What I would do differently - lessons learned from shipping an app to the app store!

3 minute read

I am incredibly pleased to announce that Apple accepted my submission to their app store! In other words, I finally shipped my app to the app store 🎉 woohoo! This has been a long-standing goal of mine and it feels great to have finally done it!

Download 3 good things by clicking here!

What’s this app about anyway?

3 good things: a gratitude log is a guided gratitude journaling app designed to make you happier.

Every day it asks you the same question, “What went well today?” and gives you 3 boxes to answer this question. After doing this for a while, you’ll have a list of all the good things that happened to you, helping you focus on the positive things in life.

I made a lot of mistakes during this project and learned a lot of valuable lessons that I want to document here. What I write down here is as much advice to you as it is to future me.

This is what I would do differently…

📣 I would invest more time in marketing. Writing copy, generating buzz, you name it. I would do more of it. Or at least I should do more of it. Right now I didn’t really do any of that but selling a product is just as much product building as actually building it. Marketing also helps because it forces you to articulate the benefits of your product, making your value proposition clearer for yourself.

🔃️ I would try to get more feedback more often. Build an MVP. Show to users. Rinse and repeat. Saying it is one thing, actually doing it is another. Every time I showed my thing to people I immediately got a great and actionable feedback. Seeing how they hold the phone in their hands and trying to instinctively mash a button that I never thought to make pressable is so interesting to see. Cherish this feedback!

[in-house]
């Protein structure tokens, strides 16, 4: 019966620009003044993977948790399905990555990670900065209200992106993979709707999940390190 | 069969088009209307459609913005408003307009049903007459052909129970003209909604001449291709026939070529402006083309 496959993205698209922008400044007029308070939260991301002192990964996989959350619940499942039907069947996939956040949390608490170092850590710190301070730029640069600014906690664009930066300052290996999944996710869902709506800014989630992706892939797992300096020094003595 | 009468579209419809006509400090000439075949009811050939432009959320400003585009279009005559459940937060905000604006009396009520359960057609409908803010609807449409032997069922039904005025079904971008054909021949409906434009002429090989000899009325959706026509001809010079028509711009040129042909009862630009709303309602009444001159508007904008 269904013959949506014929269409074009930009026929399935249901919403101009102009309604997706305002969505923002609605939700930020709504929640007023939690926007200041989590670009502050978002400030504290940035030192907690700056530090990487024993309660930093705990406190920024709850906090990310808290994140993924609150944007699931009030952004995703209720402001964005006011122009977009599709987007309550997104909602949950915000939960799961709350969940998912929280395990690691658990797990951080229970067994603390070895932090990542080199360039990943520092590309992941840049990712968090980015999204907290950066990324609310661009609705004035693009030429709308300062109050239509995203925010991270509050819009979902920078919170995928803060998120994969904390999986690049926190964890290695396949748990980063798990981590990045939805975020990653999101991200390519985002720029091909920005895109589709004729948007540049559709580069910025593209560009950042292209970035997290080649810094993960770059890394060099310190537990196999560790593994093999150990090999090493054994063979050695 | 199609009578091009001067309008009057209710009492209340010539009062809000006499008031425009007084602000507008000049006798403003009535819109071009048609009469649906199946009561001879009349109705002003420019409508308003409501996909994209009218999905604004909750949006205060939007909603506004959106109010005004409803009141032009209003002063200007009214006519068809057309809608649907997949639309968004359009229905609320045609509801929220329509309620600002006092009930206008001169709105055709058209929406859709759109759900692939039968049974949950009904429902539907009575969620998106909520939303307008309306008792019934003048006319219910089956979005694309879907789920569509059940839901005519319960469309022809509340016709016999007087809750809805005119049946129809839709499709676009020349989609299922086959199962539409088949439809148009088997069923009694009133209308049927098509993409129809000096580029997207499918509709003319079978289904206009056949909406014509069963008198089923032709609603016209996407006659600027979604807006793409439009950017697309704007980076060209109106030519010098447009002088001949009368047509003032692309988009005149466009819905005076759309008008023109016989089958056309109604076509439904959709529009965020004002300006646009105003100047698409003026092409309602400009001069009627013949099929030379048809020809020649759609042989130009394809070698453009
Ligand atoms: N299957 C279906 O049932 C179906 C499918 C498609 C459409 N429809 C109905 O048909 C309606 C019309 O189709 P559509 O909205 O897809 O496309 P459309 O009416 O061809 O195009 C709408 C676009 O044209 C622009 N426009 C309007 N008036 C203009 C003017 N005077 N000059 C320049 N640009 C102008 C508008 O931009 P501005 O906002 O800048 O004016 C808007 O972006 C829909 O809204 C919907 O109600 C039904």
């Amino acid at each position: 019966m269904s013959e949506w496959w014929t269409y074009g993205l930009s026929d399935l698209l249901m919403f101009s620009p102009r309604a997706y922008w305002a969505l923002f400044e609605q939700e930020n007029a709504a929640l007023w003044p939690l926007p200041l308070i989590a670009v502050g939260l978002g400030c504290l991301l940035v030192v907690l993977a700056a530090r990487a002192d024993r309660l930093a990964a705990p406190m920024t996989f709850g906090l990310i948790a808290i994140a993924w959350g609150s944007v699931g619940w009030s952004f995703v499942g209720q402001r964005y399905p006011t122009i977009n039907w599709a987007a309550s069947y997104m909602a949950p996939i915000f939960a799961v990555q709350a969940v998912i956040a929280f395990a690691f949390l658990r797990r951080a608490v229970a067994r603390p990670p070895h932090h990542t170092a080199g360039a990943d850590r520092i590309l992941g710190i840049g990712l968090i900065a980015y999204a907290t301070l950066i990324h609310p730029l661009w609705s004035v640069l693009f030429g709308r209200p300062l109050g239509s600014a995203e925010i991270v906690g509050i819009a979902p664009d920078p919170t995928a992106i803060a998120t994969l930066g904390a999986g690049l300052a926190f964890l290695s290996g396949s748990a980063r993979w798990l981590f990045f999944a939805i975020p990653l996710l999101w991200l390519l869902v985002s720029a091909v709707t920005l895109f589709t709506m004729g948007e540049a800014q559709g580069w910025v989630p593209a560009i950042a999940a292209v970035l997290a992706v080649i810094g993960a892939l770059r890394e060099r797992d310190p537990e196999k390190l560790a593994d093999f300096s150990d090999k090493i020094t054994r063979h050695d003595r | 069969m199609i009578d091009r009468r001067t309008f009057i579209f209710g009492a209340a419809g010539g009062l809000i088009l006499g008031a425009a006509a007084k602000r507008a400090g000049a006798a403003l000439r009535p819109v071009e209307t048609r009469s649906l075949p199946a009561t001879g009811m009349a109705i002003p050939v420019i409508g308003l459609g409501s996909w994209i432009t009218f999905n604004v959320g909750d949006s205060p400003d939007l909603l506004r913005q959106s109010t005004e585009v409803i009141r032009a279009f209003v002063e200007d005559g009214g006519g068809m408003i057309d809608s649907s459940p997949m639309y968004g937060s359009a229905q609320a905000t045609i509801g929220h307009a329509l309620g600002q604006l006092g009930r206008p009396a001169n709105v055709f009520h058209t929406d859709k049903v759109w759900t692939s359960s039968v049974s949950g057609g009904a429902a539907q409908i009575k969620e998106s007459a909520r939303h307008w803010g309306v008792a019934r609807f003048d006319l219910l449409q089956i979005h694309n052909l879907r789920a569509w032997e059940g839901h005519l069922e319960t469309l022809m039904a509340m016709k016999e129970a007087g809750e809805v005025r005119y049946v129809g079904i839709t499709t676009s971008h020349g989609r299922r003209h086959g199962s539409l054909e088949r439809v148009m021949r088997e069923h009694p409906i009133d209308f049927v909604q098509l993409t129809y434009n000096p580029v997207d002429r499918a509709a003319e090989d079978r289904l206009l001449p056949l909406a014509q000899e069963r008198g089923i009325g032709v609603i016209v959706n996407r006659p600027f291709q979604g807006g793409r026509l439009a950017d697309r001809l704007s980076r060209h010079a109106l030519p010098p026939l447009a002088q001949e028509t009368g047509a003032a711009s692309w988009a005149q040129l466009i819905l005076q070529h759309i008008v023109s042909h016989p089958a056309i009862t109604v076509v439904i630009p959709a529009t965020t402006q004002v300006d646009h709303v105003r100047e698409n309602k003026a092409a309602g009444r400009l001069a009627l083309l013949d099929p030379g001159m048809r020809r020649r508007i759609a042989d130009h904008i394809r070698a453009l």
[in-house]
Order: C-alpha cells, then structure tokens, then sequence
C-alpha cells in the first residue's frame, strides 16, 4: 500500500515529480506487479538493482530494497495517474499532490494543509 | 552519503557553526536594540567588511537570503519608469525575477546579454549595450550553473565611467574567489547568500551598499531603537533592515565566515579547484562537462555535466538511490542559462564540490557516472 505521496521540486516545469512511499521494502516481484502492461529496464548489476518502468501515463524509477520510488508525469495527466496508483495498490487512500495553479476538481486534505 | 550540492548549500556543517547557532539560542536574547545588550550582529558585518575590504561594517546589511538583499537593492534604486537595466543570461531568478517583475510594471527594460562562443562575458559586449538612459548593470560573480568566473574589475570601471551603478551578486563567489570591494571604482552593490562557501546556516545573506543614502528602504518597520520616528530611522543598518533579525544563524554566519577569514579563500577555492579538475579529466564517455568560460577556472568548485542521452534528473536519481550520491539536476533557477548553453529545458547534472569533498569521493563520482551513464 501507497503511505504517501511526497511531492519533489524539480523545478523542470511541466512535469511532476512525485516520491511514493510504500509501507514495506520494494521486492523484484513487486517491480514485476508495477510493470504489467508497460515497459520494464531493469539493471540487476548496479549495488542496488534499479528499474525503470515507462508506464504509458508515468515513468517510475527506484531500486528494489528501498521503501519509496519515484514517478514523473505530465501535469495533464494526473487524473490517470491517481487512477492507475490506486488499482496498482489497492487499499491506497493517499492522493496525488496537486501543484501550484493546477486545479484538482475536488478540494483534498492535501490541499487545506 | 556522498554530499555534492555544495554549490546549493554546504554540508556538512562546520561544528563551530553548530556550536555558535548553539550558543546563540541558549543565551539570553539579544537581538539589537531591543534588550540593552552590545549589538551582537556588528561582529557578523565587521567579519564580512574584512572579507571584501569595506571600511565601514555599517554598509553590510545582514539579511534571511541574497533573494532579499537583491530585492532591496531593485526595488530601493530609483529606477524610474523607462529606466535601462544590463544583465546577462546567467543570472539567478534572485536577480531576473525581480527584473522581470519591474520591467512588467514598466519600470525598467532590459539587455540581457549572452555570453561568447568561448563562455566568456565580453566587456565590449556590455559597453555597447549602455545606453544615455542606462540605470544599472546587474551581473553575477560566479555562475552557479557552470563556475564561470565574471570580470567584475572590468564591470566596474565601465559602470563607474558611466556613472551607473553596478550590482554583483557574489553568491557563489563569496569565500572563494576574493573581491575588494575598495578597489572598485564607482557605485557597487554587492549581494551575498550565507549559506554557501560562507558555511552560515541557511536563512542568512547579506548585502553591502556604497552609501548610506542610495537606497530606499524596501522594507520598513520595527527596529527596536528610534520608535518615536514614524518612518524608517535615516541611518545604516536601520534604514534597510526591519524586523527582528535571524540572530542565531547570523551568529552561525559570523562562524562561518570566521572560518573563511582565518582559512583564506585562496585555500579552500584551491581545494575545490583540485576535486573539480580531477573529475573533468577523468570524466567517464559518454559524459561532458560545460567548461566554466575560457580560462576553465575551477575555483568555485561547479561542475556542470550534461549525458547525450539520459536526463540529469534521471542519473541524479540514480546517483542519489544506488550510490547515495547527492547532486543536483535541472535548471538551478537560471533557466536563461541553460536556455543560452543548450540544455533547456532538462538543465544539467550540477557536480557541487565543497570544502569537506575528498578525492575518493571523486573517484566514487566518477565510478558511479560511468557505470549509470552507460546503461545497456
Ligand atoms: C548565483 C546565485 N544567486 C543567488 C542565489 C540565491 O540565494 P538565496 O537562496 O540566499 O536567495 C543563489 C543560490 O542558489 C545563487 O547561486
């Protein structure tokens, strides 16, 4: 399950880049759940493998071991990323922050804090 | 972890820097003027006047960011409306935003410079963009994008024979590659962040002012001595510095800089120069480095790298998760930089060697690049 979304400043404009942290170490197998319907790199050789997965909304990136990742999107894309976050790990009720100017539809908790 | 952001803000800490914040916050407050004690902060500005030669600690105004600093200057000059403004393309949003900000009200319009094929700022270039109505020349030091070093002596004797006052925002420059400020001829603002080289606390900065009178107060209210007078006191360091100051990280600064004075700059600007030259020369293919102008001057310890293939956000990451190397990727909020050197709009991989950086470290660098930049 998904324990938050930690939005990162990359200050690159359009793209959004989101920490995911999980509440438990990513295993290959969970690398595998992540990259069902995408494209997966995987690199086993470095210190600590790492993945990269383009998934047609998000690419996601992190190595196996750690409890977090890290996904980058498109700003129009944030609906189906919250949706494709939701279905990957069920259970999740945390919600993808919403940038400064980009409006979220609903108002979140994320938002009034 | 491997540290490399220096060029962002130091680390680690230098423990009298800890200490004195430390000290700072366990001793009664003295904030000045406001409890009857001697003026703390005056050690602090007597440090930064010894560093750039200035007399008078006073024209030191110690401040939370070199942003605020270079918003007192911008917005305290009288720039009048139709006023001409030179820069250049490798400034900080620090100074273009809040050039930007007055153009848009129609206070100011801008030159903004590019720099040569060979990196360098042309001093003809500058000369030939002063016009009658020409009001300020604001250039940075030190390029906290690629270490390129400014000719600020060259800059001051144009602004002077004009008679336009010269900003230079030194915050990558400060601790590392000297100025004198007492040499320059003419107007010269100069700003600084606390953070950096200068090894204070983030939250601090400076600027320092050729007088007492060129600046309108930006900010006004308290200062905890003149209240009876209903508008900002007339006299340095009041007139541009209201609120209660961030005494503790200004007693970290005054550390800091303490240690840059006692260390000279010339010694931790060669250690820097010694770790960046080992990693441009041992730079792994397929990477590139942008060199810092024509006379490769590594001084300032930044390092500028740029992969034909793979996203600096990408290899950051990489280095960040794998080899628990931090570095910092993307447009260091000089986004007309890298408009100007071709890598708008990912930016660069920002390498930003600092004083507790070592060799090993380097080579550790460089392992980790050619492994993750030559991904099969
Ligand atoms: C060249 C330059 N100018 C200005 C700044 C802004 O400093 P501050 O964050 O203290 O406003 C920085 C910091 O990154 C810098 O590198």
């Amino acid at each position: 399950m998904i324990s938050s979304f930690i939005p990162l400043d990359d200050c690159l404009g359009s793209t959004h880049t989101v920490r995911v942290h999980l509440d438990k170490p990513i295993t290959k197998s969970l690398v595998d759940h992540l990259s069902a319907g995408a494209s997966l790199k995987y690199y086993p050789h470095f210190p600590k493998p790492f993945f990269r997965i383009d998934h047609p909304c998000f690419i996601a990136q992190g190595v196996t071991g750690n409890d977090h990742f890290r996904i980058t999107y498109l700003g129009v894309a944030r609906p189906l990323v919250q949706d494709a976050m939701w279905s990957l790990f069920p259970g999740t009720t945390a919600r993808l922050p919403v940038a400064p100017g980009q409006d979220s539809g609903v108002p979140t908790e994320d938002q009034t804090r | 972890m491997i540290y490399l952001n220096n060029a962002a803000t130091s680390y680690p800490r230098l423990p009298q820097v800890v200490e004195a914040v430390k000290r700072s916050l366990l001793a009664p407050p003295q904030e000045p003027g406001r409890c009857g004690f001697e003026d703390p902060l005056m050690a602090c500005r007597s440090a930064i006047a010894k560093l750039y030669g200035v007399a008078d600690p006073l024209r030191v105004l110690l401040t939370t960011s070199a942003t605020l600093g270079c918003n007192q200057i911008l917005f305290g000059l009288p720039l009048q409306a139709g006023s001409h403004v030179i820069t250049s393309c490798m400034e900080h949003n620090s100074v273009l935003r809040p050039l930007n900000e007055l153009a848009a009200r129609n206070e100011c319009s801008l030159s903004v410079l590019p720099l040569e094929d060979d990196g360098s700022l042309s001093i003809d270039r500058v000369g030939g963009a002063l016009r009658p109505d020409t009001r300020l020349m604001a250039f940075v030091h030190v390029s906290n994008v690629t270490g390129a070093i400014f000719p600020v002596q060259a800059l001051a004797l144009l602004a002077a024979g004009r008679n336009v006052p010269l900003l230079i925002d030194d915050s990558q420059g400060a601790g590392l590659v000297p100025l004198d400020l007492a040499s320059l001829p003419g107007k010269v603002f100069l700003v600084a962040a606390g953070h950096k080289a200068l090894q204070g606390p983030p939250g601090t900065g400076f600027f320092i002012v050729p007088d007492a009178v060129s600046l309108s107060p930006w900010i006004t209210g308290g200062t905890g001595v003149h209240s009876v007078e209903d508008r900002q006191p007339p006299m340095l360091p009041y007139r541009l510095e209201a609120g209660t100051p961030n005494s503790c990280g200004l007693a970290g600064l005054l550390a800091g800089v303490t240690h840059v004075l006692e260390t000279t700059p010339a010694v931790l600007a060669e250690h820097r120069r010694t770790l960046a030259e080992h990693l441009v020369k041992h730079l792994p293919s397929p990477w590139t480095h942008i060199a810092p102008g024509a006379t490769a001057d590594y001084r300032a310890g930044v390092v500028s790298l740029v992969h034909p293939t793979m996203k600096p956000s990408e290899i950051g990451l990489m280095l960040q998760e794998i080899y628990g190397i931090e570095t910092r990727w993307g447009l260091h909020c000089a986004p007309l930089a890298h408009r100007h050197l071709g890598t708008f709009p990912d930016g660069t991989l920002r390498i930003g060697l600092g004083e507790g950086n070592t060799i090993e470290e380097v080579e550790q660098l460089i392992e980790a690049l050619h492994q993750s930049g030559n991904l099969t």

🏡 I would spend more time thinking deeply about my data structures. I feel like I did this relatively well, but I think I can do even better. Take some time up front to really think through your data structures. What data do I want to store? What data can the user input? When is it created? When is it destroyed? I wrote about this previously in this blog post. Think. About. Your. Data. Structures. Spend some time to draw it all out, this is not time wasted I promise.

🤯 I would try to internalize the fact that it gets messy. Badly. Just accept it. You’re not going to write pristine code. First make it work, then make it fast, then make it pretty. Notice how pretty comes in last? Yeah… this maybe changes when you work with someone else and you have some code reviews in place but when you are working alone… prepare.

👂 I would try to talk to more users first. I built this project for myself as a fun side project but to really solve someone’s problems, that gives a whole ‘nother dimension to the product. Talk to people. Listen to them. Ask about their life and their problems and try to see if you can spot patterns in this. Similarly to the one above, easier said than done.

🗒 I would use more lists. Lists are awesome. Lists are… really awesome. Big lists, small lists, half lists, incomplete lists, lists that make sense and lists that don’t make sense, LISTS! Anyway. Having a physical representation of the progress you’ve made so far is really motivating and it builds a lot of momentum. Use. More. Lists.

🤡 I would probably ignore all the advice above. As they say: “No plan survives first contact with the enemy.” Building something is difficult, tough, and can be lonely. If I had to drive one or two points home really hard it would be these: get more feedback more often and think deeply about your data structures.

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